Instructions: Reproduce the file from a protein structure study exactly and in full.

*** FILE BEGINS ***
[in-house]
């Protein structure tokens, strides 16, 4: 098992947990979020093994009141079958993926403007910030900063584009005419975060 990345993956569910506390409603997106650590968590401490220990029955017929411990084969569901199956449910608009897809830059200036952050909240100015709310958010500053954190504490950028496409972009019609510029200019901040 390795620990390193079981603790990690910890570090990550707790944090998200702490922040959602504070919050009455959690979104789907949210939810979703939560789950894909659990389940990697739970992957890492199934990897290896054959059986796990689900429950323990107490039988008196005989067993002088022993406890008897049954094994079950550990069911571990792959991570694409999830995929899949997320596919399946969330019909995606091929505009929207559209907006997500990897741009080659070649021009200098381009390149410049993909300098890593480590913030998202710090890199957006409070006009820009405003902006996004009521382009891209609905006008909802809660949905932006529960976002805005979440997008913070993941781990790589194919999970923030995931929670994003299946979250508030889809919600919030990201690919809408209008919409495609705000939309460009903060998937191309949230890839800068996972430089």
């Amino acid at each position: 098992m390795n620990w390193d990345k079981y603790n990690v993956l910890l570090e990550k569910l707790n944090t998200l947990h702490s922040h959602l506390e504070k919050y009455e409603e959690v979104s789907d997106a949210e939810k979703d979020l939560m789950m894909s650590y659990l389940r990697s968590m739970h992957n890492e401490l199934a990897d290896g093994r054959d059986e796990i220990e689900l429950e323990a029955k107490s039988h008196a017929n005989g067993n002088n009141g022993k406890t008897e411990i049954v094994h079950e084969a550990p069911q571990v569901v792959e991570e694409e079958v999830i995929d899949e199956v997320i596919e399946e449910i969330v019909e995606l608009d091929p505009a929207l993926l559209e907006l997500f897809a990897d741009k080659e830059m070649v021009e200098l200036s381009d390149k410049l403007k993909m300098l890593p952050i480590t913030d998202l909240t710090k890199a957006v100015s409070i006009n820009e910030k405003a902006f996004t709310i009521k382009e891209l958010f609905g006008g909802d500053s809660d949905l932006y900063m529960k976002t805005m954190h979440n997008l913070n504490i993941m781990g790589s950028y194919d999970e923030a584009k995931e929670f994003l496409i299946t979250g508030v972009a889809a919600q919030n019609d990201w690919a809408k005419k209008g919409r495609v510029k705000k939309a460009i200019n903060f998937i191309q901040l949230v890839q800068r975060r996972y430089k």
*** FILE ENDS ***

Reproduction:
[in-house]
């Protein structure tokens, strides 16, 4: 098992947990979020093994009141079958993926403007910030900063584009005419975060 990345993956569910506390409603997106650590968590401490220990029955017929411990084969569901199956449910608009897809830059200036952050909240100015709310958010500053954190504490950028496409972009019609510029200019901040 390795620990390193079981603790990690910890570090990550707790944090998200702490922040959602504070919050009455959690979104789907949210939810979703939560789950894909659990389940990697739970992957890492199934990897290896054959059986796990689900429950323990107490039988008196005989067993002088022993406890008897049954094994079950550990069911571990792959991570694409999830995929899949997320596919399946969330019909995606091929505009929207559209907006997500990897741009080659070649021009200098381009390149410049993909300098890593480590913030998202710090890199957006409070006009820009405003902006996004009521382009891209609905006008909802809660949905932006529960976002805005979440997008913070993941781990790589194919999970923030995931929670994003299946979250508030889809919600919030990201690919809408209008919409495609705000939309460009903060998937191309949230890839800068996972430089």
């Amino acid at each position: 098992m390795n620990w390193d990345k079981y603790n990690v993956l910890l570090e990550k569910l707790n944090t998200l947990h702490s922040h959602l506390e504070k919050y009455e409603e959690v979104s789907d997106a949210e939810k979703d979020l939560m789950m894909s650590y659990l389940r990697s968590m739970h992957n890492e401490l199934a990897d290896g093994r054959d059986e796990i220990e689900l429950e323990a029955k107490s039988h008196a017929n005989g067993n002088n009141g022993k406890t008897e411990i049954v094994h079950e084969a550990p069911q571990v569901v792959e991570e694409e079958v999830i995929d899949e199956v997320i596919e399946e449910i969330v019909e995606l608009d091929p505009a929207l993926l559209e907006l997500f897809a990897d741009k080659e830059m070649v021009e200098l200036s381009d390149k410049l403007k993909m300098l890593p952050i480590t913030d998202l909240t710090k890199a957006v100015s409070i006009n820009e910030k405003a902006f996004t709310i009521k382009e891209l958010f609905g006008g909802d500053s809660d949905l932006y900063m529960k976002t805005m954190h979440n997008l913070n504490i993941m781990g790589s950028y194919d999970e923030a584009k995931e929670f994003l496409i299946t979250g508030v972009a889809a919600q919030n019609d990201w690919a809408k005419k209008g919409r495609v510029k705000k939309a460009i200019n903060f998937i191309q901040l949230v890839q800068r975060r996972y430089k």